Shrimp & Scallop Squid Ink Pasta + VIDEO

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  • Dark pasta and a white plate give Squid Ink Pasta with White Wine Cream Sauce a “black tie” effect. Super fancy, but also super easy and quick in time!

    squid ink pasta with shrimp and scallops

    Black Squid Ink Pasta

    Let’s talk about the elephant in the room. Yes, this is black pasta. 

    Take a moment. Let it sink in. Squid ink pasta gets its color from the ink of a squid. People will also use the ink of a cuttlefish which is in the same family. 

    Is squid ink pasta vegetarian? Technically speaking, squid ink pasta is vegetarian because the ink is an animal byproduct, much like egg or milk. However, it is not vegan. 

    After accepting the color, you will naturally think to yourself, “What does squid ink pasta taste like”?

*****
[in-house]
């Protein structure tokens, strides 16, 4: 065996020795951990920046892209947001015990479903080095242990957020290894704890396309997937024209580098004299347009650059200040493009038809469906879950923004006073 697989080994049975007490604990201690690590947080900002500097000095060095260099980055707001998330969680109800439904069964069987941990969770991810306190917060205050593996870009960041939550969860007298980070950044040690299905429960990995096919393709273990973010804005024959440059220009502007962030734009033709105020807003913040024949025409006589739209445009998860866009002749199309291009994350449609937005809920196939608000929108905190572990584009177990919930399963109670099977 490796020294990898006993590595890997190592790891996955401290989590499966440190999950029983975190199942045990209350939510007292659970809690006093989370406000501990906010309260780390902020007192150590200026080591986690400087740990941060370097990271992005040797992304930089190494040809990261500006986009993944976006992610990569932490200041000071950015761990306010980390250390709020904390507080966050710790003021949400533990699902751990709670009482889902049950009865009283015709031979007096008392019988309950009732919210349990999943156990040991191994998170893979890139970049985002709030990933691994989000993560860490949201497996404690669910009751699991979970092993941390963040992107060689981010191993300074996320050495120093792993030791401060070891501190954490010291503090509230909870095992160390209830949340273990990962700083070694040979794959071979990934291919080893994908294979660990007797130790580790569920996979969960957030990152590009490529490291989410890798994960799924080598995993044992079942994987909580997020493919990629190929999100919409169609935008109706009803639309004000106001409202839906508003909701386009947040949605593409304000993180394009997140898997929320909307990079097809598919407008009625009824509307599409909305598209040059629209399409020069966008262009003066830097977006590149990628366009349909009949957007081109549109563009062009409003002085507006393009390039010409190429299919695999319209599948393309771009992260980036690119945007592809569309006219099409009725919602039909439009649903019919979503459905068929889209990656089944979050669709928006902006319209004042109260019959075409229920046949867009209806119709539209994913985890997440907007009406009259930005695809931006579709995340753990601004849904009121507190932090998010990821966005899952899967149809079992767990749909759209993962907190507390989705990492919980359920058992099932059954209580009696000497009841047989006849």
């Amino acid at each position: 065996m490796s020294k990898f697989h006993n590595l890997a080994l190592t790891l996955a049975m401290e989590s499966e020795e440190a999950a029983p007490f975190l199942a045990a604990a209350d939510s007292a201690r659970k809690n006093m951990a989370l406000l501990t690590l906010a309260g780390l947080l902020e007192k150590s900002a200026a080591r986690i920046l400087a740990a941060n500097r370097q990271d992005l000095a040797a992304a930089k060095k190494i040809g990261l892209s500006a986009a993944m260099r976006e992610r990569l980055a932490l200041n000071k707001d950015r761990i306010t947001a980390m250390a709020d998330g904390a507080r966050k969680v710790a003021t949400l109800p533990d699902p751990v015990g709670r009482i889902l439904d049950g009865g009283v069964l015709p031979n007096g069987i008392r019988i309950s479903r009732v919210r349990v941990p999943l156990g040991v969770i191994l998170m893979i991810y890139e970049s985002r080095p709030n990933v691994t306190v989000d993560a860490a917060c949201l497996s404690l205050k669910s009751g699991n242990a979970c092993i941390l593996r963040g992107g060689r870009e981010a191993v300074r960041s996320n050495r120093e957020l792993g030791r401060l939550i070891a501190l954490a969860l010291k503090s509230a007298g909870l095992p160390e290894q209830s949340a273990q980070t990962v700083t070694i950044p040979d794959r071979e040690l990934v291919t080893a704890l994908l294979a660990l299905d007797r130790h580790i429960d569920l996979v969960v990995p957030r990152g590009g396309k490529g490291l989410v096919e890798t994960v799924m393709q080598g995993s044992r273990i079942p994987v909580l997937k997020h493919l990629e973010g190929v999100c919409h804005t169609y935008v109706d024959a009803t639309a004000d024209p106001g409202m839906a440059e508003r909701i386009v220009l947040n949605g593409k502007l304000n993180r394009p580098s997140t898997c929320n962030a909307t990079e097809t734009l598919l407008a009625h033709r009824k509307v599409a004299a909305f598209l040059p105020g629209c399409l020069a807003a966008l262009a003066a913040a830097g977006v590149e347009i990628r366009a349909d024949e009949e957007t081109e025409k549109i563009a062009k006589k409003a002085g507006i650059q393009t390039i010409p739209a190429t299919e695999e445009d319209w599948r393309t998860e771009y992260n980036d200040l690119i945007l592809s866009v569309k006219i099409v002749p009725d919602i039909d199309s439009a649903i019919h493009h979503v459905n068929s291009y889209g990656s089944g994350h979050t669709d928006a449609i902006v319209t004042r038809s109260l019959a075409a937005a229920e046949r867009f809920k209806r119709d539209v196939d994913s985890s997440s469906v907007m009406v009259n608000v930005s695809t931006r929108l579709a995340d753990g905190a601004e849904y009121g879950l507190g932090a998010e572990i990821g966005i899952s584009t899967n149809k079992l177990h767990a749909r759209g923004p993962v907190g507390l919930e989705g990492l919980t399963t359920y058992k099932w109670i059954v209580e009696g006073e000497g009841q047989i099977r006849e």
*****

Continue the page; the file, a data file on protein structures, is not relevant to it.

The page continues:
close up of scallop with black pasta

    Squid Ink Pasta Taste

    It tastes just like the pasta you know and love, only this version has a little bit of a briny bite and just a little extra salt. No “fishy” taste here. The same as if pasta was boiled in really salty water.

    You’ll see most black pasta in the form of squid ink spaghetti and sometimes artfully lined on ravioli or tagliatelle and other shapes. The black color demands to be noticed!

    Where Do I Buy Black Pasta?

    It can be hard to find, so I usually just grab mine from an Italian market/speciality shop or order it online. Sometimes you can locate it at Trader Joes.

    How Do I Cook It?

    Squid ink pasta is cooked just like any other pasta, in boiling salted water. Cook, stirring occasionally, to prevent sticking. You can also lightly toss in olive oil, if you desire.

    Use the directions on the package because like most pastas, the cooking time will vary based on size.

    Fork spinning pasta with white wine cream sauce

    Pasta Sauce

    The key to making squid ink pasta really sing is pairing it with the right sauce and squid ink pasta recipes can be hard to find! It shouldn’t be too heavy, too salty, or too dark in color- think delicate and light.